peaks in the colorado rockies, hwy 70

     The Colorado Rocky Mountains are justly famed. Mighty peaks offer winter in late June, a true feeling of "the rooftop of the world". They leave me wondering what the Himalayas, twice this height, must be like!
     The drive-by ski resorts along I-70, Glenwood Springs, Vail, and Steamboat Springs, have lots of pleasing, cozy-looking chalet architecture and well-designed streets of restaurants, bistros, and hotels. I didn't stop, I had a friend waiting in Denver.

     I'd crossed into Colorado near Grand Junction and stopped there to visit my friend Beth McKee, whom I'd known in a former life, when we'd both lived in North Myrtle Beach, SC. Beth's sublime garden is the subject of a website page on her site, .

odd street sign near my friend Beth'sL "E 1/4 Rd."
beth mckee, grand junction, CO
beth's pasta and home-grown salad
left: An odd street sign near my friend Beth's.
center: Beth herself, looking out for me.
right: her delicious pasta and home-grown salad.

     In a couple hours I was back on the road, following the Colorado River gorge and then the spectacular Rockies.

massive outcropping east of Grand Junction
a massive outcropping east of Grand Junction
idyllic colorado river valley along I-70
the highway follows the river gorge
      Following the river on I-70: peaceful valleys alternating with gorge-ous, hairpin turn, driving
vail summit, photo by Matt Salek
                                               Vail Summit                          ( photo by Matt Salek)

      The night and I made Denver hand in hand. I came down into a galaxy of lights and threaded my way along the city's arteries to Wheat Ridge, then to the home of the person who'd kindly agreed to put me up. Going to bed after an hour's conversation over dinner, I woke at 5:30 AM and realized I had a chance to beat rush hour traffic if I got on the freeway immediately instead of having breakfast with my host, as we'd planned. And so, leaving an explanatory note, I hit the road before 6.

denver skyline from the car moving slowly in traffic
Denver skyline from a car moving slowly in a rare moment of almost stop-and-go traffic.


the biscuits cafe, east of denver

     Above is the Biscuits Cafe' at a little whistlestop just east of the Denver area. I had stopped to fill the gas tank as soon as the traffic had thinned and the buildings had yielded to the wide-horizon plains and fields you could re-name West Kansas. The time was 7:30. I wanted to get close to Kansas City, 600 miles away, today, but a body demands food and this seemed like a good place for it.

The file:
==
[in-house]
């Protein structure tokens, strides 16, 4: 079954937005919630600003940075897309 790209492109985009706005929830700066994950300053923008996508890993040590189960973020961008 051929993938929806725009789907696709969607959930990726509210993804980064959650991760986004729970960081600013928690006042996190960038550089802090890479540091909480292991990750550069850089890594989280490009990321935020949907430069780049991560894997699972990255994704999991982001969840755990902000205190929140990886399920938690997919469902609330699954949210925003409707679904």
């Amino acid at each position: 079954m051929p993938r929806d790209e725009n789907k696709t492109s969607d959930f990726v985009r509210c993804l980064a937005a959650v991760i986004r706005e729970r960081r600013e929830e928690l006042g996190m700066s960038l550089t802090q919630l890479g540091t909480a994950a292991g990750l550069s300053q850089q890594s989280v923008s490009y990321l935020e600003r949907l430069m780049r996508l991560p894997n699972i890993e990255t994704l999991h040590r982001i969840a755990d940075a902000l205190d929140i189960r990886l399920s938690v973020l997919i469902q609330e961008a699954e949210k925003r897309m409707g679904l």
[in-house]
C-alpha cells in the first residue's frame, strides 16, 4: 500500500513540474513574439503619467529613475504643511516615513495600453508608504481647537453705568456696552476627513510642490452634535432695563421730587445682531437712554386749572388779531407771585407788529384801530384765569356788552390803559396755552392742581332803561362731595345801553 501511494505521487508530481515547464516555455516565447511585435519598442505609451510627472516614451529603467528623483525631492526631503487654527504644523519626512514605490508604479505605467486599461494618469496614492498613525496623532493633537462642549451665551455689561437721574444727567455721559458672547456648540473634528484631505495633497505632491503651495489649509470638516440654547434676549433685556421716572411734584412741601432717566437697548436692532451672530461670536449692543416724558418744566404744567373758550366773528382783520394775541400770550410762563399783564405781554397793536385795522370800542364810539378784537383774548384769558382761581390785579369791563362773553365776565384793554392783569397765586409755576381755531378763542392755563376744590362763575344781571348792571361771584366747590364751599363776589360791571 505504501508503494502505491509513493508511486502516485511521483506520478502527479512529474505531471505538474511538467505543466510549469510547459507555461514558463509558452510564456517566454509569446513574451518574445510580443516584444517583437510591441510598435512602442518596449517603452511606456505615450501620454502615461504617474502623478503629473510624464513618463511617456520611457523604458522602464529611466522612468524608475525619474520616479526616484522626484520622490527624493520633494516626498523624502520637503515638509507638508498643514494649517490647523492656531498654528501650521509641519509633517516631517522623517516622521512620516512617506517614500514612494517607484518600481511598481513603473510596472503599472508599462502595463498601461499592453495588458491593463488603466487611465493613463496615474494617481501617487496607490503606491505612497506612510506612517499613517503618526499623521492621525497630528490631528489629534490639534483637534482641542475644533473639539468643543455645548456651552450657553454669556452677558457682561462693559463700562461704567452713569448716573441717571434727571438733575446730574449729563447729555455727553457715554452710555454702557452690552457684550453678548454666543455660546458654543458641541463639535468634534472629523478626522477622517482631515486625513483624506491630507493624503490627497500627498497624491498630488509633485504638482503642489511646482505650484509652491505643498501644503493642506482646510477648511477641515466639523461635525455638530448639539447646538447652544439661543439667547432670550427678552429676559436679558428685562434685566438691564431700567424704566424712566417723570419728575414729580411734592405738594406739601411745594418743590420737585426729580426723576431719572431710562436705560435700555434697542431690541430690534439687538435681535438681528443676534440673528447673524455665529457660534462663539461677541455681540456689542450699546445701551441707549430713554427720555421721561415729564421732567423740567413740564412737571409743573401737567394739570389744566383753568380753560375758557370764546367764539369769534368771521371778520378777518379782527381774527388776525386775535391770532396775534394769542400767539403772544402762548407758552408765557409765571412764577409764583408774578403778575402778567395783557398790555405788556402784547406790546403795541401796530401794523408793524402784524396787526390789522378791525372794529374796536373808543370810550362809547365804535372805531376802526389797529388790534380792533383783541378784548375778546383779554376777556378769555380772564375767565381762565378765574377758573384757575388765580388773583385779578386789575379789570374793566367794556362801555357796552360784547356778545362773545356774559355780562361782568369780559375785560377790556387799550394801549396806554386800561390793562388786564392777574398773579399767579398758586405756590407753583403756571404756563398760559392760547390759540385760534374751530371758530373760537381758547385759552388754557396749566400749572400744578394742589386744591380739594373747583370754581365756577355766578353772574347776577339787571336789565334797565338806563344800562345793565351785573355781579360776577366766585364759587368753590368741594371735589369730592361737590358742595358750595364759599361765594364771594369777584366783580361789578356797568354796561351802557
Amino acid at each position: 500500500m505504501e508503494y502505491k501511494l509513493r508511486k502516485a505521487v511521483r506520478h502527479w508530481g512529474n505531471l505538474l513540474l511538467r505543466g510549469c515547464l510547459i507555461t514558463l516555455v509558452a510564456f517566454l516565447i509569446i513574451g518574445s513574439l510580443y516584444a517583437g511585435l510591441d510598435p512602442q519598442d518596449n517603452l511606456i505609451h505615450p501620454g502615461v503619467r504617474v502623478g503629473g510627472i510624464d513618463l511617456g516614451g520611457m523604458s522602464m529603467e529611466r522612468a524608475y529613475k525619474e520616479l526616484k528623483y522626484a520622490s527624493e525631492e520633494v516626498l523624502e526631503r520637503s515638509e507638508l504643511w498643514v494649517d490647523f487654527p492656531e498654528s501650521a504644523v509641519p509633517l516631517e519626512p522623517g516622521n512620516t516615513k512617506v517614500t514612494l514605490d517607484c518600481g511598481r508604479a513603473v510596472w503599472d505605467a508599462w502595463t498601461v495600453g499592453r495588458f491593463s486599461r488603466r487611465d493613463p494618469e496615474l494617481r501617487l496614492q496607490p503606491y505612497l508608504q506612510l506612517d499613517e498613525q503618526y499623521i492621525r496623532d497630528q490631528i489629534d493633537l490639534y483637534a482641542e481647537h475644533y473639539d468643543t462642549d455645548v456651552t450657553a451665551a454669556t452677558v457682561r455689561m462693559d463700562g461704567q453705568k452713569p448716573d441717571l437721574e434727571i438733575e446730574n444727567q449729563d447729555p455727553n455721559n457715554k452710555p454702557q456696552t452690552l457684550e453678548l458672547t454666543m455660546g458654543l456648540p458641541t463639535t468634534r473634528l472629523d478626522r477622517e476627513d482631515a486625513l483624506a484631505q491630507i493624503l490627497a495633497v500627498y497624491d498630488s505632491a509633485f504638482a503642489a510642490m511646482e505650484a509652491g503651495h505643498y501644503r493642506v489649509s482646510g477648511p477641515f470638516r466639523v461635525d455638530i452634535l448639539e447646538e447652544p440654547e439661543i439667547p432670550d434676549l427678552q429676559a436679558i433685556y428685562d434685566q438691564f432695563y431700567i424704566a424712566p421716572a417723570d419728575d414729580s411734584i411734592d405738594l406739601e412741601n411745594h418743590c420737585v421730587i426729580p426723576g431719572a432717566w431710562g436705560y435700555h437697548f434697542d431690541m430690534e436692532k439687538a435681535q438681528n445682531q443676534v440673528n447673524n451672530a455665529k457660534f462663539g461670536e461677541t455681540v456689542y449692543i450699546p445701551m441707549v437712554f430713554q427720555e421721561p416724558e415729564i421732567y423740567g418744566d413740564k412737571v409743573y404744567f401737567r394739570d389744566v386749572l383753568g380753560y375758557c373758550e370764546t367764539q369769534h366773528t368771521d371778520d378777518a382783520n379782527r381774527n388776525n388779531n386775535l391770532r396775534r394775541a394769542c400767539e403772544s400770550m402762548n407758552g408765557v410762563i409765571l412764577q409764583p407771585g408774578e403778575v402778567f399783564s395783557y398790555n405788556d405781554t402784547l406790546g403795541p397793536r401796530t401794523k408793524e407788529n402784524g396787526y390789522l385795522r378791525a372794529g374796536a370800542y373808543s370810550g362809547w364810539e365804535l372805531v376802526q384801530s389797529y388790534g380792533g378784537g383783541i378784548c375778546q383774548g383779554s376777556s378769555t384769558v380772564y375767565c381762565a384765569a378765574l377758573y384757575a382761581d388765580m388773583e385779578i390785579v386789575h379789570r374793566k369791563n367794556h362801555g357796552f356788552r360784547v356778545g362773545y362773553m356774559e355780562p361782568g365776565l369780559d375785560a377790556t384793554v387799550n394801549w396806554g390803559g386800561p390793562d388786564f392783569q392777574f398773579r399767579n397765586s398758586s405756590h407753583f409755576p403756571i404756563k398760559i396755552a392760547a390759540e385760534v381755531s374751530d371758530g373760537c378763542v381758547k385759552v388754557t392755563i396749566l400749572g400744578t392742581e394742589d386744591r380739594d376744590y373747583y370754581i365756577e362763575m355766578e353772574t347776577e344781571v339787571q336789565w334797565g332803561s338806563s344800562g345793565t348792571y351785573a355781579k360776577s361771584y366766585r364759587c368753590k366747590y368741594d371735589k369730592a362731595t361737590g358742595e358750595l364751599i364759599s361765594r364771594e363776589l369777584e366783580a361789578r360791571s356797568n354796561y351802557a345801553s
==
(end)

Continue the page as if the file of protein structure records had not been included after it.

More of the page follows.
Very good, judging by the fact that all the tables had at least one person at them, except a tiny one, separated by a couple inches from another small one at which sat two late-adolescents who seemed to have a bit of an attitude. I hesitated momentarily before joining them, and a trucker at a nearby booth said, "I'm 'about to take off, buddy, you can sit here."
      So I did, and then he wound up staying a little while. I asked where he was headed.
     "Texas," he said.
     "Ever get tired of driving across the country?" I asked.
     "Well, they send me from Colorado down to Texas. Then it's Florida. Then out to LA by the southern route. It's always different, how could I get tired of that? Been drivin' 32 years, and it's still brand new every day."
    "They have little condos in the trucks now, I've heard."
    "Yeah, they're pretty nice. Little kitchen, DVD player, comfortable beds...well, I gotta run, nice talkin' to ya," he finally said, and pushed himself up from the table.

     Another trucker over against the front wall spoke to him as he left.
     "I'm 16 years on the road. Headed up to Jersey now, then home to North Carolina. Pick up my wife there."

Ann and Bob Nynley, biscuits cafe, traveling home to near Lawrence, Kansas Gary Manis, carefree trucker from NC
Bob and Ann Nunley at left (see; driver Gary Manis at right.

    The second trucker was wearing a cap that said MARSHALL COLLEGE. A man who was sitting with his wife a booth down, alongside a window facing the parking lot, said, "Say, I went to Marshall, too. What's your name?"

     "I'm Gary Manis," said the driver.
     "I'm Bob Nunley. This is my wife, Ann," said the other gentleman. "I think I remember a Manis. Maybe she was your sister.
     "I did have a sister went to Marshall," said Gary.
     "I'm a retired geography professor at the University of Kansas," Bob said. "I thought we got a wonderful education at Marshall. Never known any better."
     "I thought so too, Gary said."

     After we talked awhile, (I'm e-mailing the Nunleys to see if they recall more of the content of the conversation), I went out to get one of my art cards to give to each of my new friends. Bob told me that Ann's an artist, too.
     "Check out her website, ," he suggested.

     I just did. Bob was being modest. Scroll down the page a little, and you'll see profiles of each of them...both very accomplished, giving gifts of skill and wisdom to the world. I should have known. At one point our conversation — I don't recall how — turned to the subject of the psychic propensities of animals, and Bob demonstrated then that he knew quite a bit. I mentioned an interview I'd heard on National Public Radio with cutting-edge scientist Rupert Sheldrake, about a book he'd written on the subject. Bob nodded, recognizing Sheldrake's name, which isn't exactly a household word. Yes, I should have known.

"What Remains Is the Essence",
the home pages of Max Reif